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KAZAKHSTAN: Criminal records for religious activity
Two Protestants have been given criminal convictions to punish them for their activity, Forum 18 News Service has learnt. Vissa Kim, pastor of Grace Light of Love Church in Taraz in southern Kazakhstan, was fined 100 months' minimum wages today (1 April) for allegedly harming a woman's health by praying for her. Sergei Mironov was given one year's restrictions on his free movement after being found guilty of depriving a client of his drug rehabilitation centre of his freedom. The authorities have closed the centre. Both Kim and Mironov deny any wrongdoing. A criminal case has been opened against the leader of another Christian-run rehabilitation centre in Almaty. "Religious communities can do social work but only if they do it in accordance with the Religion Law," an official told Forum 18 about Mironov's case. "Now it looks like pastors will get fines for praying for the sick in churches," a member of Kim's church told Forum 18.
Forum 18 is also aware of a criminal case opened against the leader of another Christian-run drug rehabilitation centre in Kazakhstan's commercial centre Almaty.
Officials at the Justice Ministry's Religious Affairs Committee were reluctant to talk about any of the cases on 1 April. They referred Forum 18 to Zhanna Onlasheva, the legal expert at the Committee, but she said she needed time to study the cases.
Asked whether the State authorities in Kazakhstan put any barriers against religious communities conducting social work among the population, Onlasheva without clarifying said that "Sometimes we receive complaints from the communities, and we have been able for instance, to help them to get a plot of land to build their buildings." When Forum 18 asked whether there have been any concrete cases where the State Committee facilitated the religious communities' social work, Onlasheva said, "I will think about your questions and you can call later next week."
Sentenced for praying
Judge Azamat Tlepov of Taraz City Court No. 2 in Jambyl Region, fined Pastor Kim of Taraz's Grace Light of Love Protestant Church on 1 April, four months to the day after the trial began. Kim was found guilty of violating Criminal Code Article 111 Part 1 ("causing severe damage to health due to negligence").
Kim was fined 141,300 Tenge (5,723 Norwegian Kroner, 711 Euros or 961 US Dollars), plus 5,000 Tenge (202 Norwegian Kroner, 25 Euros or 34 US Dollars) court costs. "Now it looks like pastors will get fines for praying for the sick in churches", a church member complained to Forum 18.
Taraz Court No. 2's Chancellery referred Forum 18 to Judge Tlepov saying that it had not received the verdict from the Judge yet. Judge Tlepov answered his phone twice on 1 April, but as soon as Forum 18 identified itself put the phone down both times. Forum 18 was thus unable to clarify the nature of the court expenses.
Church members told Forum 18 earlier that the case was raised several times by the Taraz city Police in 2009, but was later dropped because there was no evidence of a crime. Later the case was taken up by the National Security Committee (KNB) secret police. The KNB alleged that Pastor Kim inflicted harm to the health of a woman attending his church by praying for her. Taraz City Court No. 2 started hearing the case on 1 December 2009 but subsequent hearings were postponed several times (see F18News 23 December 2009 http://www.forum18.org/Archive.php?article_id=1391).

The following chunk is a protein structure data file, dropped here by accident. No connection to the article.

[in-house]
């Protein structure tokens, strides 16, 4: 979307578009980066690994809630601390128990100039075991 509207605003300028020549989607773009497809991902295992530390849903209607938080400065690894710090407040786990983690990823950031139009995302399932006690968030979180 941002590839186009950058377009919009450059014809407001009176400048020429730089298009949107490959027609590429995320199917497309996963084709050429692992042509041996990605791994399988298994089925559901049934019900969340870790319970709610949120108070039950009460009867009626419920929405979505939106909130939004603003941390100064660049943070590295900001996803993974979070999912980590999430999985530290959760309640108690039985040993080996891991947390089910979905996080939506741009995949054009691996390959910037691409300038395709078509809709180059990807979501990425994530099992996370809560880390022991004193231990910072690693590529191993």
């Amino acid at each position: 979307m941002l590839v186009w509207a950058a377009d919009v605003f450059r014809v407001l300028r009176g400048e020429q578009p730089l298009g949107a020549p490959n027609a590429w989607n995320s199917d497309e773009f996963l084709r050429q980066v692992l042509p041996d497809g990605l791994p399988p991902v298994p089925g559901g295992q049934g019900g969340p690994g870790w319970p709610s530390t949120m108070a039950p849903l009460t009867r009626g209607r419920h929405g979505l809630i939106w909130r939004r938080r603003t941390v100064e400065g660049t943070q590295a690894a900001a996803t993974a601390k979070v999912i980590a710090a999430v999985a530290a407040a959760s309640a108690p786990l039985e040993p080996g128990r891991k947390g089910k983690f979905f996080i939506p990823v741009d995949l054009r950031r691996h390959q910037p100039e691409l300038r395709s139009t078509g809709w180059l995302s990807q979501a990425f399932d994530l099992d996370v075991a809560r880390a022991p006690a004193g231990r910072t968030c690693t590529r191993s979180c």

When called earlier on 19 March, Judge Tlepov told Forum 18 that Pastor Kim was "not guilty of a crime." Asked why Kim was being prosecuted for having prayed for the sick, and told that it is not unusual for some Christians to pray for healing by laying on of hands, Judge Tlepov said: "You need to tell this to the agencies which began the prosecution against him."
Rehabilitation centre leader to challenge criminal conviction
Sergei Mironov, the Head of a Christian-run Spiritual Centre for the Rehabilitation of Drug Addicts and Alcoholics in Steklyanka village in East Kazakhstan Region, has failed in his attempt to have his criminal conviction overturned, as he told Forum 18 on 30 March. East Kazakhstan Regional Court in Oskemen heard his appeal on 19 March but upheld the previous court decision.
On 9 February, Judge Ernar Berekbulov of Semei District Court No. 2 had found Mironov guilty of violating Criminal Code Article 126 Part 1 ("illegal deprivation of freedom not connected to kidnapping"). In the verdict, seen by Forum 18, Mironov was sentenced to limitation on his freedom for one year. The decision says that Mironov may not change his permanent workplace and residence, as well as travel to other places from his home town without first getting permission from an authorised state agency.
Mironov told Forum 18 that he intends to appeal to the Supreme Court.
The prosecutor alleged that Mironov had illegally detained a client at the Centre, but he insists the accusations were fabricated. He points out that the prosecution came after a series of moves against the Centre, including an armed raid by the police and KNB secret police, two fines and a permanent ban on its activity (see F18News 6 October 2009 http://www.forum18.org/Archive.php?article_id=1359).
Aleksandr Artamasov, Deputy Head of East Kazakhstan Regional Administration's Internal Policy Department, refused to comment on Mironov's case. "Religious communities can do social work but only if they do it in accordance with the Religion Law," he told Forum 18 on 1 April and put the phone down.
Raid on church service was a "violation"
Meanwhile, the Ayagoz District Prosecutor's Office in East Kazakhstan Region has written to members of the Grace Church to say that the officials involved in the check-up of a Sunday service on 24 January in the village of Ayagoz violated the law, church members told Forum 18. The Prosecutor's Office said some of the officials involved would be reprimanded.